Yet the keynote of his administration was certainly not demonic. It was far too urbane for that. He rarely lost his temper. He was confronted with a difficult legislature: a bare but fairly corrupt Democratic majority in the house, a Republican one in the state senate. He eschewed deals, sometimes quite respectable ones, but maintained relations with all who could help him and resorted to occasional polite and moderately effective public admonition. He got two-thirds of his legislative program through, but the last third contained many of the most important measures.
If the legislature frustrated some of his bills, so he frustrated some of theirs. He was one of the most elegant drafters of veto messages in the history of American executive office. This elegance reflected itself in his speaking style, which became firmly established during these years. It was self-deprecatory, evocative, and literary, and it raised the sights of most of his audiences without disappearing over their horizons. He did not hold them by flashing eye or stirring populism, but he caressed them with a persuasive high-mindedness without in most instances causing a deep unease. He did not shock his listeners, but he tried hard to explain to them the more difficult issues.
If there was a fault of form, it was a lack of a hard structure of logical argument. He shone shafts of light and wit into most subjects, but he did not relentlessly take the subjects apart and then put them together again in his own mold. His speeches were isolated works of art rather than stations on a line along which he wished to travel. He half acknowledged this when, at the end of his political career, he was introducing John Kennedy in California: “Do you remember,” he said, “that in classical times when Cicero had finished speaking, the people said, ‘How well he spoke,’ but when Demosthenes had finished speaking, they said, ‘Let us march’ ?”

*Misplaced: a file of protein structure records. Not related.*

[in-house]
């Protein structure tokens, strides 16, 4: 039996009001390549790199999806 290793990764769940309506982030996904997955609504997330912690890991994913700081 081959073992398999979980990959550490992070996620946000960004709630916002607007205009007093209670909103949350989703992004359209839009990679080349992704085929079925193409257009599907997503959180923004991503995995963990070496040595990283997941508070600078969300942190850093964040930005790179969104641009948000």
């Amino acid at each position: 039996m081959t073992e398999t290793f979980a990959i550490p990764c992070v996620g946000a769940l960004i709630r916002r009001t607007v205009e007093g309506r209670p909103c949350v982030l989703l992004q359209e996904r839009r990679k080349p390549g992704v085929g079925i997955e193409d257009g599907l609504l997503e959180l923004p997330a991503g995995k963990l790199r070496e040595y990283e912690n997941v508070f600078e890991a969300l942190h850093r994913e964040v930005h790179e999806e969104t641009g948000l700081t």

Stevenson’s reputation increased steadily throughout his period as governor. He gave the state better government in a nonideological way. He took the highway police and some other agencies out of politics. He got better men to accept public appointments. He vastly improved the provision for mental health. As his term went on, his national publicity grew into a favorable flood. He was clearly of Presidential quality.
Yet he did not want to be a candidate in 1952. He wanted to go on as governor. This was partly out of shrewdness and partly out of modesty. Once he realized that Elsenhower was likely to be the Republican candidate, he did not believe that with twenty years of office round their necks the Democrats could win. He also had some doubt about his own fitness for the supreme office. And to this he added a special fastidiousness about taking the plunge into full and lasting fame. “I can’t bear the possibility of never really being alone again,” he told a friend, “of never, as long as I live, being unidentified, of never again being a private person.” Accordingly, when Truman summoned Stevenson to Washington in January, 1952, and offered him Presidential support for the nomination, Stevenson said No. But the Stevenson boom continued to grow.
The convention assembled in Chicago in mid-July. On the Sunday Stevenson met the Illinois delegation and reiterated his reluctance: “I ask … that you all abide by my wishes not to nominate me, nor to vote for me if I should be nominated.” On the Monday he went some way to neutralize this by a welcoming speech, which as governor of the home state it naturally fell to him to make and which was perfectly phrased to arouse the enthusiasm of the delegates. One act of self-discipline that he could not impose upon himself was deliberately to make a bad speech.
On the Thursday his name was placed in nomination by the governor of Indiana. On the Friday balloting began. On the third ballot he was quickly pushed over the required total.